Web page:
We are celebrating teachers this “teacher appreciation week” as we do each year, with luncheons in schools and discounts in certain stores and restaurants. These things are very much appreciated, but what teachers really need is the respect and support of their administration and community. For years people have tried to figure out why a large number of teachers leave after their first year in the classroom. Let me paint a picture for you.
My first year of teaching was for an administration that didn’t give much credence to “special education.” They were annoyed that a special needs class was foisted upon them, and had no intention of making it easy for the teacher...a very young me. My classroom was literally a former supply closet that was split in two by a moveable bookcase. I was teaching on one side while the art teacher held her classes on the other. There were no supplies, no support, no air conditioning and no cross ventilation...not conducive to good teaching in South Florida. I made it through the year, and in fact my students succeeded beyond expectations, but I left to raise my family and didn’t think that I would ever return to a profession that disrespected me so thoroughly.
My daughter’s first year was equally shattering. Her department head berated her constantly, and the administration never followed through on the mentoring she was promised. Her students loved her, and that annoyed the older teachers even more. By the time June came, she walked out vowing that she would never return.
My sister’s first year as a teacher was in an inner city elementary school in Atlanta. She was given a whistle to wear around her neck and told to blow it if a parent came in with a weapon. Her supplies were limited and her salary was ridiculously low. She remained there three years because she was supporting her family as her husband finished dental school, but she left teaching when he graduated.
My sister-in-law went back for her teaching degree when she was in her thirties, and was thrilled to get her first teaching job upon graduation. The students were so rough, and her support was so non-existent, that she almost had a nervous breakdown. She left after her first year and never returned.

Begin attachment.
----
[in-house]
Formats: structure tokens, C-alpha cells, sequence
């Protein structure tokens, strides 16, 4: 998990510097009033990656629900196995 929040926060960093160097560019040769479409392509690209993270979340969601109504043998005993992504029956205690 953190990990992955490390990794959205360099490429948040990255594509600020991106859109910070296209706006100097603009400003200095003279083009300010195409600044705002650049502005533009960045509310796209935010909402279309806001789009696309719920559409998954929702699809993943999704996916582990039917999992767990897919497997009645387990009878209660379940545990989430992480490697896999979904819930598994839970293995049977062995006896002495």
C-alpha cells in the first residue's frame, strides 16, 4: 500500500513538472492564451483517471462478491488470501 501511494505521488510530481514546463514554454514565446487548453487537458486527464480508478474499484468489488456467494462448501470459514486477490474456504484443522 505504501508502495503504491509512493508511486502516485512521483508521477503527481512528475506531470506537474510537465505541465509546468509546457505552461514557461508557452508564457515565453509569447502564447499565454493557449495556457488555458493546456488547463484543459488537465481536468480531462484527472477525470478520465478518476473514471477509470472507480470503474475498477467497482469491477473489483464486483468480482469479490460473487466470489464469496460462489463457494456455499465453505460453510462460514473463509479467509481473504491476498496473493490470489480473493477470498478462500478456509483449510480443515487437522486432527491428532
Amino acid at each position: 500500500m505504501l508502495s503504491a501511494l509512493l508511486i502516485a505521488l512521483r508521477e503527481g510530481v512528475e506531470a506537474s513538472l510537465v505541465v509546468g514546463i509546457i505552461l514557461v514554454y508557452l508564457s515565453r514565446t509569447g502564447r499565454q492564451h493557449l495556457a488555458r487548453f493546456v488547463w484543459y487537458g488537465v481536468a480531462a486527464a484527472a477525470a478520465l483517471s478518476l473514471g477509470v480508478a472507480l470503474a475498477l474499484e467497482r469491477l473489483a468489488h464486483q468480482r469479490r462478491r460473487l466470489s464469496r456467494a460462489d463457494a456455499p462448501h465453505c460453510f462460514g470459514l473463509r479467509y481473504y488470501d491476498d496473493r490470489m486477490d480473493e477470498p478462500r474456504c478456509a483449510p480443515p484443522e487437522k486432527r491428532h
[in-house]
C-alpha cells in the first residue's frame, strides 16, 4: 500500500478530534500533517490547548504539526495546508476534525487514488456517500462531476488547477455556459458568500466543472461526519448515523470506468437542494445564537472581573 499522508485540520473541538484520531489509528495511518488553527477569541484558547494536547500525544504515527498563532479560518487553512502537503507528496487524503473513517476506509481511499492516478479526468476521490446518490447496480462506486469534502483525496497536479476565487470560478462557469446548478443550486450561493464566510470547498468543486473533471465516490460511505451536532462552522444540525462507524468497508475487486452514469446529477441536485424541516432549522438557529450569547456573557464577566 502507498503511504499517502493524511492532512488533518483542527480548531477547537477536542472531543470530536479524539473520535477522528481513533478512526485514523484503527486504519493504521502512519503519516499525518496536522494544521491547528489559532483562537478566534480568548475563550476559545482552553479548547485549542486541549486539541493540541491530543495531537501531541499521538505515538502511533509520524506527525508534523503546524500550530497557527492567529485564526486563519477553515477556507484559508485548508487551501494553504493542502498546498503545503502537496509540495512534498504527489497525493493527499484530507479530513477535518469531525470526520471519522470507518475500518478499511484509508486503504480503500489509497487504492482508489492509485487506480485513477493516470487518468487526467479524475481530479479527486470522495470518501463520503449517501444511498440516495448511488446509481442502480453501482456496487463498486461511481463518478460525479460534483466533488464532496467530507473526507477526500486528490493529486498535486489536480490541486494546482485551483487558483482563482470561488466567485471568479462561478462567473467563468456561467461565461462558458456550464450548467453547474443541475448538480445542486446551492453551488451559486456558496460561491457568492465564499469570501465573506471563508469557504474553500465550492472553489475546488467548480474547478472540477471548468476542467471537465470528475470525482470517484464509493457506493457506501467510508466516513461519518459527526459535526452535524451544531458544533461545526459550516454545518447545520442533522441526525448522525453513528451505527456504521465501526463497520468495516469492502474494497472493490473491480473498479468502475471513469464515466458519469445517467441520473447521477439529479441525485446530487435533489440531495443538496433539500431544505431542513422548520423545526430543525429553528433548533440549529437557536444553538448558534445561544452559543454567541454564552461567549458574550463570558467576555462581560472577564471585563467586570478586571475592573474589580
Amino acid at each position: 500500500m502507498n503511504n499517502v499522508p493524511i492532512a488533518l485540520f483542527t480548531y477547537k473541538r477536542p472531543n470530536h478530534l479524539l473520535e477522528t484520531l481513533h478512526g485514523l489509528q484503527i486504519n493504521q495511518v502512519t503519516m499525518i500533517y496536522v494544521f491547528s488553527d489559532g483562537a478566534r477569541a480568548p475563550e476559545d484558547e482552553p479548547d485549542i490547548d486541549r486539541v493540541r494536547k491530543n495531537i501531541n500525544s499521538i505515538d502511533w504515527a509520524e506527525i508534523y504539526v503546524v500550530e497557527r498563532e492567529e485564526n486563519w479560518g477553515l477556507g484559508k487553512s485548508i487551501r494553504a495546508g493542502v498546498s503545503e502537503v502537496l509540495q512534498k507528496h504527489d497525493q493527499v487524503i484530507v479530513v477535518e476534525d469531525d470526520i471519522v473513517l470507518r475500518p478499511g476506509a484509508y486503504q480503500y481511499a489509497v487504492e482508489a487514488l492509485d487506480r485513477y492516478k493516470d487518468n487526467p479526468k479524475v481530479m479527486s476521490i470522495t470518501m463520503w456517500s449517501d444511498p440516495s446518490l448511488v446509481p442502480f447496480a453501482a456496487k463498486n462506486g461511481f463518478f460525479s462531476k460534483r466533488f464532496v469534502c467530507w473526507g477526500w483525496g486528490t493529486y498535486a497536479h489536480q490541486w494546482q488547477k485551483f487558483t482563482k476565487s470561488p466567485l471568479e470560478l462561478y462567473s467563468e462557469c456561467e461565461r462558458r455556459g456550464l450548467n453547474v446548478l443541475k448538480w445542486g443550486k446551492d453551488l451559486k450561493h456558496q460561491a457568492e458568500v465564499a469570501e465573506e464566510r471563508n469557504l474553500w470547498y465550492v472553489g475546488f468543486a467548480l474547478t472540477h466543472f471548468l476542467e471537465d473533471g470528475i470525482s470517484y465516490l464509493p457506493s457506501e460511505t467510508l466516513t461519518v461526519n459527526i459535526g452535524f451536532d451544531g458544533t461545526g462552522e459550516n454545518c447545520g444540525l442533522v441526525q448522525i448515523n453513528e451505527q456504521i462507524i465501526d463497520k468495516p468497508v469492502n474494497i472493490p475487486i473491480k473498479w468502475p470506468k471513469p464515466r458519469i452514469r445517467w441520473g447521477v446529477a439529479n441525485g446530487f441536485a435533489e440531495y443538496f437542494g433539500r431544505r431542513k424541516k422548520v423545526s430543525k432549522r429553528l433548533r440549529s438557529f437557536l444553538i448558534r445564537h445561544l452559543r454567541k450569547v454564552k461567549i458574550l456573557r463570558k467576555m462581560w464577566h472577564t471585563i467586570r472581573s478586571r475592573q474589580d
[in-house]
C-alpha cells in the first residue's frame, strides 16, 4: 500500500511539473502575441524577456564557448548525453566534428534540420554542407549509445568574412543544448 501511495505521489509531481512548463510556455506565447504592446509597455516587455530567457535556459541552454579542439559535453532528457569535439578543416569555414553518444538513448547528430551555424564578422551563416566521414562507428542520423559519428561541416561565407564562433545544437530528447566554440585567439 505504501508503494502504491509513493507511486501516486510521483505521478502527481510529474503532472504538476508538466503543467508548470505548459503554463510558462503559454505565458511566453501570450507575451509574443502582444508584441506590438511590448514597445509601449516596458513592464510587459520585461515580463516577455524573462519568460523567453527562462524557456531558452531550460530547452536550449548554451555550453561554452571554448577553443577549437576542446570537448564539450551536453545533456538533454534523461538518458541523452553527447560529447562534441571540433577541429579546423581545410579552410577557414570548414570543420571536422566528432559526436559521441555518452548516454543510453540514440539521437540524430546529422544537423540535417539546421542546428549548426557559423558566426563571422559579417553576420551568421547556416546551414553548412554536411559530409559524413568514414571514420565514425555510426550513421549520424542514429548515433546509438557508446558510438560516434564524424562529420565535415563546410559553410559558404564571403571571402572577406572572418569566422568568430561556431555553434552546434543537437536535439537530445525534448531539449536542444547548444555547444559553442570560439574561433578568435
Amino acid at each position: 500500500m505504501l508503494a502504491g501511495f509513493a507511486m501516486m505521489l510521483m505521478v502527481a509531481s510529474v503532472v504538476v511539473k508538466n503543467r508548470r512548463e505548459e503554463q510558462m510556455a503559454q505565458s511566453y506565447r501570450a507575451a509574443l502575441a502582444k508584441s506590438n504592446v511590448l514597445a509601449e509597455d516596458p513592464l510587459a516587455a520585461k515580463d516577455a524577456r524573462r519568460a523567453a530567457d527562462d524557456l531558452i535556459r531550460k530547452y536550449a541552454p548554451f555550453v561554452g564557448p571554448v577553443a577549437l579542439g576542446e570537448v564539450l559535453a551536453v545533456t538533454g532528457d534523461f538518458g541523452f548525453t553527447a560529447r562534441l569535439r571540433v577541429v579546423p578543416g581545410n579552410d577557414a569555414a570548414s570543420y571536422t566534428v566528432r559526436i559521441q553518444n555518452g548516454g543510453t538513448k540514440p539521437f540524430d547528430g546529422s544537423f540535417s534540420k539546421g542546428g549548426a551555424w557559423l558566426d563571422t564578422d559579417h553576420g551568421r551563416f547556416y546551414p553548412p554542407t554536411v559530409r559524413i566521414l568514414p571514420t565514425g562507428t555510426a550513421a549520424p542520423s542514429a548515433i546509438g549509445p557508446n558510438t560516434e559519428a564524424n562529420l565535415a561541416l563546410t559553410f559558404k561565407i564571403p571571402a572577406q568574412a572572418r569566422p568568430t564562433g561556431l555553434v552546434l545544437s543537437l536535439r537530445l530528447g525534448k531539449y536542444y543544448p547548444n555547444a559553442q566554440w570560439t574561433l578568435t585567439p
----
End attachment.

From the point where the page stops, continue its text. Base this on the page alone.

My sister, daughter and I were teachers at heart and all returned to the classroom when we were mature enough to work past the problems. Eventually we were all lucky enough to find excellent Principals who appreciated our talents, but the system continued working against us.
Yes, there are many reasons that Teacher’s leave the classroom. Lack of respect from parents, students and administrators takes its toll, and when you couple that with a salary so low that the average teacher can not qualify for a mortgage, it is difficult to convince young people to stay. Factor in challenging working conditions (overcrowded classrooms and a severe lack of supplies) and unrealistic expectations, and we lose the best and the brightest in droves.
Still, as you walk the halls of almost any school in America, you can peer into the classroom and see men and women giving their all to classrooms crowded with children. They stay because they were born to teach. They stay because they love your children. They stay because someone has to care enough.
I, for one, would like to take this week to say that I appreciate the work that Teacher’s do and the caring that they show to our children, every day of the year.
The book I read and reviewed this week was true escapism. The 17th Suspect (The Women’s Murder Club) by James Patterson & Maxine Paetro definitely gets a thumbs up from me.
As always, a complete review of this book follows my blog.